A task talks to its pvmd and other tasks through TCP sockets. TCP is used because it delivers data reliably. UDP can lose packets even within a host. Unreliable delivery requires retry (with timers) at both ends: since tasks can't be interrupted while computing to perform I/O, we can't use UDP.
Implementing a packet service over TCP is simple because of its reliable delivery. The packet header is shown in Figure . No sequence numbers are needed, and only flags SOM and EOM (these have the same meaning as in Section ). Since TCP provides no record marks to distinguish back-to-back packets from one another, the length is sent in the header. Each side maintains a FIFO of packets to send, and switches between reading the socket when data is available and writing when there is space.
Figure: Pvmd-task packet header
The main drawback to TCP (as opposed to UDP) is that more system calls are needed to transfer each packet. With UDP, a single sendto() and single recvfrom() are required. With TCP, a packet can be sent by a single write() call, but must be received by two read() calls, the first to get the header and the second to get the data.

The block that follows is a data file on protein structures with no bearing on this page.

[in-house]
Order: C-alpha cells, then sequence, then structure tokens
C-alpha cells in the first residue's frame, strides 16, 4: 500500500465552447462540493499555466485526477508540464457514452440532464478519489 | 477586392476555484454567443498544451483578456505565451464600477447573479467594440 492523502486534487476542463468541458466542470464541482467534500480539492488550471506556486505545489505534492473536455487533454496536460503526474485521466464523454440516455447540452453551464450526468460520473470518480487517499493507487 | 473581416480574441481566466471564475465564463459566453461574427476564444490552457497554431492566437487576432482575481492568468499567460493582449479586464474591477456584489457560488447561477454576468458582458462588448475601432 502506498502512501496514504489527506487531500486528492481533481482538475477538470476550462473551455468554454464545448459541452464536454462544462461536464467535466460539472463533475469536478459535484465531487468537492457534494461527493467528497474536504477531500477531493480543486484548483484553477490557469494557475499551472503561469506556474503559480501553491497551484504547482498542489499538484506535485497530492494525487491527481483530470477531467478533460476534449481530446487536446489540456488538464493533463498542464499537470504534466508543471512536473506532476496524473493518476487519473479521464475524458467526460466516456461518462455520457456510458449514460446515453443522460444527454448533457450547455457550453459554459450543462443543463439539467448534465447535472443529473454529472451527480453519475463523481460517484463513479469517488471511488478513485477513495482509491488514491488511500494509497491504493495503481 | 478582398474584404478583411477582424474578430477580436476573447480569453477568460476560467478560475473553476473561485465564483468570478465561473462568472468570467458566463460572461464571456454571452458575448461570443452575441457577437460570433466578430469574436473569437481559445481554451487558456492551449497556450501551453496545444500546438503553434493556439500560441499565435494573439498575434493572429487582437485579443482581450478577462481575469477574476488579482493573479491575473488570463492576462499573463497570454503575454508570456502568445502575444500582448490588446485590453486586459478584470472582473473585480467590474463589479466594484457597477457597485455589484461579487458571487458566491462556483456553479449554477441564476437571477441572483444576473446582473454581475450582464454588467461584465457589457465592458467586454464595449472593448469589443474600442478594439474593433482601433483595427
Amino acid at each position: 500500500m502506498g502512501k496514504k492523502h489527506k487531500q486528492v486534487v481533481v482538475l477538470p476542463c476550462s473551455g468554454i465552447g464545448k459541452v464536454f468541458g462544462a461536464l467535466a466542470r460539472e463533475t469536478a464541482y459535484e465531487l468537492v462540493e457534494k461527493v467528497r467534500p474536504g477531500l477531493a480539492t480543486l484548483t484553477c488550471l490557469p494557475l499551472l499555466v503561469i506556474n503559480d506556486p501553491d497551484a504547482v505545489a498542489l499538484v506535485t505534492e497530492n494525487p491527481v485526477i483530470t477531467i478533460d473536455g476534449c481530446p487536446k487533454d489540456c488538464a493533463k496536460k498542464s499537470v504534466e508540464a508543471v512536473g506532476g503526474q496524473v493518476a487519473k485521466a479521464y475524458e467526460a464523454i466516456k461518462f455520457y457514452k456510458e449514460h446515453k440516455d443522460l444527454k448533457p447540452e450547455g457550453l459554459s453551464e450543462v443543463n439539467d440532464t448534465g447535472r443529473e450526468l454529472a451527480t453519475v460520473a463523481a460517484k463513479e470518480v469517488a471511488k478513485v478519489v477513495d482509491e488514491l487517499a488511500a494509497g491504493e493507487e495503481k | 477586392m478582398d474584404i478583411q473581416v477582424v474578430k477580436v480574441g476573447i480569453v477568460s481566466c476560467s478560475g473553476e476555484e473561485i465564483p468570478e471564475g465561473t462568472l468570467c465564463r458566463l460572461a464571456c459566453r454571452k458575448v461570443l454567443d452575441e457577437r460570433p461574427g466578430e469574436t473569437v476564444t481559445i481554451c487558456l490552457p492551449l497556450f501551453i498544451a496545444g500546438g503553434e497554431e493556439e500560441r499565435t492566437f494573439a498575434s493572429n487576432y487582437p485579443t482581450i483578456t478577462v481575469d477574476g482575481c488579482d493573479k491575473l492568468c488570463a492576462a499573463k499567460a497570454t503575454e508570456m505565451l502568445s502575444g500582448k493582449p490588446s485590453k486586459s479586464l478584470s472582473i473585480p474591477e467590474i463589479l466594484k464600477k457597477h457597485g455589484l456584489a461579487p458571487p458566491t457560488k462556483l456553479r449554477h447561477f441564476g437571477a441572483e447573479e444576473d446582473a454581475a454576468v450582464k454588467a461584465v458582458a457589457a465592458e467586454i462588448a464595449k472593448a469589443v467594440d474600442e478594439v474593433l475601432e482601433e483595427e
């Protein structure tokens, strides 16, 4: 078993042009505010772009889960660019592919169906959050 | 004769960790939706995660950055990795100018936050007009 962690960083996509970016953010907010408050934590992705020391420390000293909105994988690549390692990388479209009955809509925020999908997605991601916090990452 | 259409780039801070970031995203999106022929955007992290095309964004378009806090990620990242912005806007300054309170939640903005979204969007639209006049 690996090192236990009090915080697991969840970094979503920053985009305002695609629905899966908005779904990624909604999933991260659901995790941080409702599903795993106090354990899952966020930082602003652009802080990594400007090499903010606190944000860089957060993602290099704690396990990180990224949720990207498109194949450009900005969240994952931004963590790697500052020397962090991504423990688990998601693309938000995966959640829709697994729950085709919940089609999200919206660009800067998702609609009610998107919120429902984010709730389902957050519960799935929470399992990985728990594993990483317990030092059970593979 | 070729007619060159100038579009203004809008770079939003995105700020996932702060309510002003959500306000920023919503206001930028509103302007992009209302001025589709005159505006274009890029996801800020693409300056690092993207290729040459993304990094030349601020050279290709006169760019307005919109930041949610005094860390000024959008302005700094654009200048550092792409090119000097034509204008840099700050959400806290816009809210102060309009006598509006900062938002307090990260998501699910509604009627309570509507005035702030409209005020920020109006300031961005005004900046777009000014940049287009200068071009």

When traffic on the connection is heavy, a simple optimization reduces the average number of reads back to about one per packet. If, when reading the packet body, the requested length is increased by the size of a packet header, the read may succeed in getting both the packet body and header of the next packet at once. We have the header for the next packet for free and can repeat this process.
Version 3.3 introduced the use of Unix-domain stream sockets as an alternative to TCP for local communication, to improve latency and transfer rate (typically by a factor of two). If enabled (the system is built without the NOUNIXDOM option), stream sockets are used between the pvmd and tasks as well as between tasks on the same host.